We set the sails in Her Majesty's Ship and take care of the crew, pirates and everything else there is to do on the oceans. That sounds like a rock solid game concept that can work. In our review of the game for Nintendo Switch, you can find out whether we are having fun with Her Majesty's Ship from Every Single Soldier or whether the indie game is drowning in silence.
Have you ever wanted to command a military naval ship in the age of sailing? Pretending to lead the HMS Victory against the French and Spanish in the Battle of Trafalgar? Well, with Her Majesty's Ship, you have a chance to set sail in a simple but difficult game to master.
A game that is not technically demanding but full of charm
Her Majesty's Ship won't win an award for photorealism, but the slightly caricature, low-poly look suits the game a lot better than expected. Every room on the ship (right down to individual pieces of furniture) is unique, which shows great attention to detail. If you then also see your team bustling around you can see the charm of the game.
It's a shame that the look you see at the beginning of the game is the same as you will see throughout the game, but it is by no means a spoilsport. It would have been nice to see differences in the rooms and layouts on different ships though, or the ability to upgrade rooms on the same ship.
The sound effects are varied, crisp and feel suitable for every action. This is especially true during combat, when you can practically feel the roar of cannon fire (from both sides) and the sound of wood hitting the ship's hull when your ship is damaged.
The music is relatively inconspicuous and yet nice to listen to. It can be heard in the background and gets louder during certain scenes (like victory or defeat), but the music never overwhelms the sound effects. In our opinion, this was a good decision. So the focus of the background noise was on the ship and the crew, which brought more intensity to the whole story.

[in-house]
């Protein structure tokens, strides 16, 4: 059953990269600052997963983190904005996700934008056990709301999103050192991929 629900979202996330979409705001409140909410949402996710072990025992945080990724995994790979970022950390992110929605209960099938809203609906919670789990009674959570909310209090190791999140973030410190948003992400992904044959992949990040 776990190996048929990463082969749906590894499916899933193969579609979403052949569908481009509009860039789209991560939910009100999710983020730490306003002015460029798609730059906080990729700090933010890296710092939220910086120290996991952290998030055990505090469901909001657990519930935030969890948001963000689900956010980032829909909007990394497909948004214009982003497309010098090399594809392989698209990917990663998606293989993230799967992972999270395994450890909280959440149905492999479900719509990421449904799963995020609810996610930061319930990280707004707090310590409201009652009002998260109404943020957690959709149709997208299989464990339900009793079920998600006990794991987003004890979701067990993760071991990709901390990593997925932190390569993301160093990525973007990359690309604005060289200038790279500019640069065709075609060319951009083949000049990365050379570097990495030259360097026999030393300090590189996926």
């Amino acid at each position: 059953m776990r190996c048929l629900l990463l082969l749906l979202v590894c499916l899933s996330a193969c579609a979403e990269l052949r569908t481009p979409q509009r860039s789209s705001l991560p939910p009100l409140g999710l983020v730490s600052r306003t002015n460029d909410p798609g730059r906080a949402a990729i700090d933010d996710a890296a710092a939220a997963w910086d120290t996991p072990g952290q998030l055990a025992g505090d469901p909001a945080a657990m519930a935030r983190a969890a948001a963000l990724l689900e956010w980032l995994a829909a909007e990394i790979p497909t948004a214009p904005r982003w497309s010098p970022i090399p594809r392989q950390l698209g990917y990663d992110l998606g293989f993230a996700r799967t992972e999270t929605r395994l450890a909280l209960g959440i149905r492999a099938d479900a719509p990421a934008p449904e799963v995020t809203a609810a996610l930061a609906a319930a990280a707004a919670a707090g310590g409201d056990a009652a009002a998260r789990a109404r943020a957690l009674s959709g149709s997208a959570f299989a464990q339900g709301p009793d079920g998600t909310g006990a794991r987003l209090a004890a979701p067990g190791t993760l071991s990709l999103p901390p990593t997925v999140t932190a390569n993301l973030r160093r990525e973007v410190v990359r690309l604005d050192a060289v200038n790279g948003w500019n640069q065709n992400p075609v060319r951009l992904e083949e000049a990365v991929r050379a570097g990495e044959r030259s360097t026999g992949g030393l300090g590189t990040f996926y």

Never upset the Dutch
The idea behind the game is that you fight for one of four nations - England, France, Portugal or Spain - and avoid annoying the Dutch and fending off pirates - but no, you can't be a pirate yourself. What if the Dutch mark you as an enemy? Well, it's very simple: They send The Flying Dutchman after you. Which, in the end, is a pretty bad thing.
The legendary Kahn is an almost invincible ship that focuses exclusively on sinking your ship. Especially at the beginning of the game you shouldn't mess with the Dutchman, otherwise the Game Over Screen will appear very quickly. Unfortunately, we ourselves never had the opportunity to see the Dutchman because a bug made that completely impossible.
During the game you rise in rank, possibly from captain to admiral of the fleet, which also gives you access to better ships. This in turn makes it possible to hire more sailors, provide more officers and transport more cargo. It all sounds boring at first, but we believe it is very important to survive on the sea.
The HMS needs more sailors
More sailors mean that you can have the crew take more actions at once. In the beginning, you can't even man every cannon during combat, let alone expect the crew to unfold the sails, wash the deck, treat an injured crew member, and repair the hull all at once. That might sound like a lot, but you have to get it all done as quickly as possible. In addition, sailors can be promoted to officers or trained to become marines, the latter being essential for capturing outposts or boarding enemy ships.
Officers can eventually be promoted to the rank of commander and given their own ship to command. You and your crew can sail alongside you or be sent off on separate missions. How many additional ships join your squadron depends on the rank of the character.
Probably the most important reason to move and get better ships is to have more cargo space. All you always carry with you is food, rum, and gunpowder. Bigger servings of food mean higher morale. Rum is a quick pick-me-up for sailors, and while not as necessary as food, it is an important requirement for some mandatory celebrations. After all, you can't fire cannons without gunpowder, and that makes it impossible to attack enemy ships or defend yourself.